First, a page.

By Tony Sclafani
So says Lisa Germano, the indie singer-songwriter whose first high-profile gig was playing fiddle with John Mellencamp during his influential period as an Americana music pioneer in the late 1980s. Germano’s comments on her former boss emphasize why his induction into the Rock and Roll Hall of Fame is such an achievement.
In the beginning, Mellencamp’s career was hamstrung by a bad management deal, unfocused music and a made-up surname, “Cougar,” which he hated. But, by utilizing the cliched-but-classic American traits of determination, will and hard work, the Seymour, Ind., small-town boy transformed a flagging, artistically-barren start into one of rock’s most triumphant success stories.
Mellencamp is like the ninth-grade troublemaker who ends up graduating with high honors while still keeping his street smarts. Most people coming from his background would never have attained even moderate success. But Mellencamp isn’t most people.
According to a 1985 New York Times feature by the late Billboard editor Timothy White, Mellencamp was born with spina bifida (corrected with an operation), raised in a rough-and-tumble lower middle-class household, and married his pregnant older girlfriend by age 18. After spells at Vincennes University and the local telephone company, he signed a long-awaited record deal and released his debut, Chestnut Street Incident, in 1976. He’d signed on with former David Bowie manager Tony DeFries and found his name was changed to Johnny Cougar when the record came out.
The contrived-sounding LP didn’t sell, though, and wasn’t received well by critics. Mellencamp found himself out of a record deal with MCA. A follow-up LP, The Kid Inside, went unissued at the time (DeFries eventually released it to capitalize on Mellencamp’s 1982 success).
Mellencamp then signed with the smaller Riva Records, cutting a non- U.S. release (A Biography) before recording a “new” first album, John Cougar.
“I Need a Lover,” a cut from that LP, became a surprise U.S. Top 30 hit in late 1979 and also was covered by Pat Benatar. Mellencamp’s artistic growth was noted by Trouser Press magazine’s Jon Young, who presciently noted that while Mellencamp once seemed like the “next Springsteen,” he now appeared “ready to be himself” and had claimed his own “ode to the roots — the Midwest.”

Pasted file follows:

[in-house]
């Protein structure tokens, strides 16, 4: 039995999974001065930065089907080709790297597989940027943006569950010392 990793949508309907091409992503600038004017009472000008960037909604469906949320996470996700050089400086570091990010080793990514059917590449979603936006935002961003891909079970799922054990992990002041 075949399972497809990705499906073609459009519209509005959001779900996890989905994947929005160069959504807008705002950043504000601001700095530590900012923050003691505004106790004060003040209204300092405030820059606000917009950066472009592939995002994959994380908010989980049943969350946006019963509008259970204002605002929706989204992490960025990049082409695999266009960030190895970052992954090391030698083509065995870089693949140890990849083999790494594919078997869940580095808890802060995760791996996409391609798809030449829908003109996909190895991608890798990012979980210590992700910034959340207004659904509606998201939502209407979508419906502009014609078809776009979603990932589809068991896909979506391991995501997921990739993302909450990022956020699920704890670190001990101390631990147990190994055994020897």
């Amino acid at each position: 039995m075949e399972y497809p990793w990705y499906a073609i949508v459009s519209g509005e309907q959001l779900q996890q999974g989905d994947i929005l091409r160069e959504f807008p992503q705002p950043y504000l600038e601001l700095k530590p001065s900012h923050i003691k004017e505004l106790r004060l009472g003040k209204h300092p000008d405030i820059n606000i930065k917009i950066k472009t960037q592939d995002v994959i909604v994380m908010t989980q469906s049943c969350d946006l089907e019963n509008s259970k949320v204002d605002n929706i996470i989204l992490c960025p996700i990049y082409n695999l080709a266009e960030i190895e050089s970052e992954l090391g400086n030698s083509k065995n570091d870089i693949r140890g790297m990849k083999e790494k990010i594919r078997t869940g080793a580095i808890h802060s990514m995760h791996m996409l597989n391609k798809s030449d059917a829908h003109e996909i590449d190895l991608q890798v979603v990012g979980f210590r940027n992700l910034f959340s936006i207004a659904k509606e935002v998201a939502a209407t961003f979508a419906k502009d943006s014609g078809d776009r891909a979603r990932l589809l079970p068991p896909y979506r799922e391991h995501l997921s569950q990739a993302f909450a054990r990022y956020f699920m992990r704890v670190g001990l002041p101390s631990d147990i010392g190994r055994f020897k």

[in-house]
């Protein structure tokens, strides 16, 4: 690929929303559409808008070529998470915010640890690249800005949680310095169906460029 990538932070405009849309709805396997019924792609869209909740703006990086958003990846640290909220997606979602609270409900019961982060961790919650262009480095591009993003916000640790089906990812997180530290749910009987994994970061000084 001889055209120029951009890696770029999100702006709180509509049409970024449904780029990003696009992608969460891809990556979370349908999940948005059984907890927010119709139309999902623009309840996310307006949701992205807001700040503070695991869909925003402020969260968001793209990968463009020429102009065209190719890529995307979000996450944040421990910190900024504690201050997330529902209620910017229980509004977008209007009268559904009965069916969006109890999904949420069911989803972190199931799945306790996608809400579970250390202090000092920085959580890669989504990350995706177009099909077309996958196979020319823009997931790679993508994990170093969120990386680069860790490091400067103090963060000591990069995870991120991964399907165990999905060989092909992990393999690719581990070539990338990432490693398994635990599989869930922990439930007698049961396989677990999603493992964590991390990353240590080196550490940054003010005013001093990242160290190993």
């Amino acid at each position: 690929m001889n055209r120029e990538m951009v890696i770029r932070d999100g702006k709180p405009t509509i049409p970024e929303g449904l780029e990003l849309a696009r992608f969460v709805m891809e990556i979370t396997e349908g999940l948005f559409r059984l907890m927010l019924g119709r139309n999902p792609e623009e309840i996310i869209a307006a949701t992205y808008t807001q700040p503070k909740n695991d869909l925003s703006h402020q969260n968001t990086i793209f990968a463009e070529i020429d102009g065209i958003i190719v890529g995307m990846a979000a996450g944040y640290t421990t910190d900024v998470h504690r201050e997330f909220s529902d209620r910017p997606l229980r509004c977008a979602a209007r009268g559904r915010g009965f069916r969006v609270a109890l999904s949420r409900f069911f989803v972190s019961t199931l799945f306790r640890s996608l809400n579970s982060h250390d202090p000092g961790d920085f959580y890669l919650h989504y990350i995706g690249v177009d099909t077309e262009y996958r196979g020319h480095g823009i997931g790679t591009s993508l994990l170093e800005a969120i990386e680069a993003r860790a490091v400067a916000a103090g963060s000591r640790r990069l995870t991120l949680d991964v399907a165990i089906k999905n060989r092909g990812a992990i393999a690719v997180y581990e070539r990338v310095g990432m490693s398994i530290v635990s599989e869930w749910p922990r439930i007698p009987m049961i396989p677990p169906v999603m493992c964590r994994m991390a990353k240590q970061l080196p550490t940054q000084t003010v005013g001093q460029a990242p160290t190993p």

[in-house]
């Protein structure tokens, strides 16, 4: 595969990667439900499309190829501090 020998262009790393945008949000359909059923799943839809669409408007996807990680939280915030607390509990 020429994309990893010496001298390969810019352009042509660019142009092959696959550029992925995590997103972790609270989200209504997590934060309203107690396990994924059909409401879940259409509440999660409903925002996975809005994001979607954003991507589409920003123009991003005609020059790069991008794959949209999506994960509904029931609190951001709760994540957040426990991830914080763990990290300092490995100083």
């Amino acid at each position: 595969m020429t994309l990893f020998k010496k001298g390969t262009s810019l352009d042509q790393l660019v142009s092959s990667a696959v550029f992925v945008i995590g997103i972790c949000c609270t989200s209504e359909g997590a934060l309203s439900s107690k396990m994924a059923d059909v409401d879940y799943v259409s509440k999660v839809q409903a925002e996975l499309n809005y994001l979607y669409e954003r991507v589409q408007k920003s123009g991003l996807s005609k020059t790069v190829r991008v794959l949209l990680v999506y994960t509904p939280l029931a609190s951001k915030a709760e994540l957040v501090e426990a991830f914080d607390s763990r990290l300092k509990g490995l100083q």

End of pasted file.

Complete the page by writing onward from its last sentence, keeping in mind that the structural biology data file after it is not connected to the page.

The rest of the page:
Mellencamp’s next LP, Nothin’ Matters and What if it Did, gave him his biggest hit to date in “Ain’t Even Done with the Night,” which cracked the Top 20 in early 1981. Chart success is not necessarily a gauge of great art, but populist musicians like Mellencamp need to connect with an audience for their messages to resonate. So success, in Mellencamp’s case, was validation of his message. Plus, he had several kids to feed.
Things exploded for Mellencamp when he released the album American Fool in June 1982. The album spawned two monster hits, “Hurts So Good” and “Jack & Diane,” and catapulted Mellencamp to stardom largely on the strength of videos played on the then-new MTV. The latter was a love story with a message about teenage nostalgia that seemed almost too somber. Nonetheless, it hit #1 and earned Mellencamp his only Grammy Award. At 31, Mellencamp was finally a star.
“Fortunately for us, in 1982, the record that we wanted to make happened to break,” says longtime Mellencamp guitarist Mike Wanchic. “Quite honestly, the record company didn’t even want to release it. So, from that point on, we gained our independence from label influence.”
That independent spirit fueled Mellencamp’s next move. To his record company’s dismay, the newly minted pop star insisted on changing his surname back to Mellencamp. A compromise was reached and the “Cougar” stayed as a middle name for a while.
Wanchic says the record company’s response to Mellencamp’s decision was “one of total dismay. If you think back to those times, there were racks of records, and how did you locate a record? You went to ‘C’ to find Cougar. I recall them getting flipped out over this and saying, ‘Where are they gonna look for the records?’
“But John wanted his name back,” Wanchic continues. “He felt he may just as well have been named ‘G.I. Joe with a Kung Fu Grip’ or something. It wasn’t really part of him or his heritage.”
The name “Mellencamp” made its first appearance on the Uh-Huh album, released in November 1983. There were other changes afoot as well. Mellencamp refused to capitalize on his success as a love song writer and instead released three issue-oriented songs as singles. The first two, “Crumbling Down” and “Pink Houses,” went Top 10; “Authority Song” made it to #15.
Although Bruce Springsteen gets credit for bringing blue-collar rock to the masses, it was Mellencamp who first brought it to the singles chart. While Springsteen was a top concert draw and sold lots of albums, his pre-Born in the U.S.A. success as a singles act was limited (four Top 40 hits in 10 years and only one Top Five). Mellencamp’s working-class themes captured the ears of the casual listeners Springsteen hadn’t yet reached, arguably paving the way for Springsteen’s massive success with Born in the U.S.A. in spring 1984. Mellencamp’s accomplishments are all the more impressive when you consider he dominated Top 40 during the MTV-fueled second British Invasion.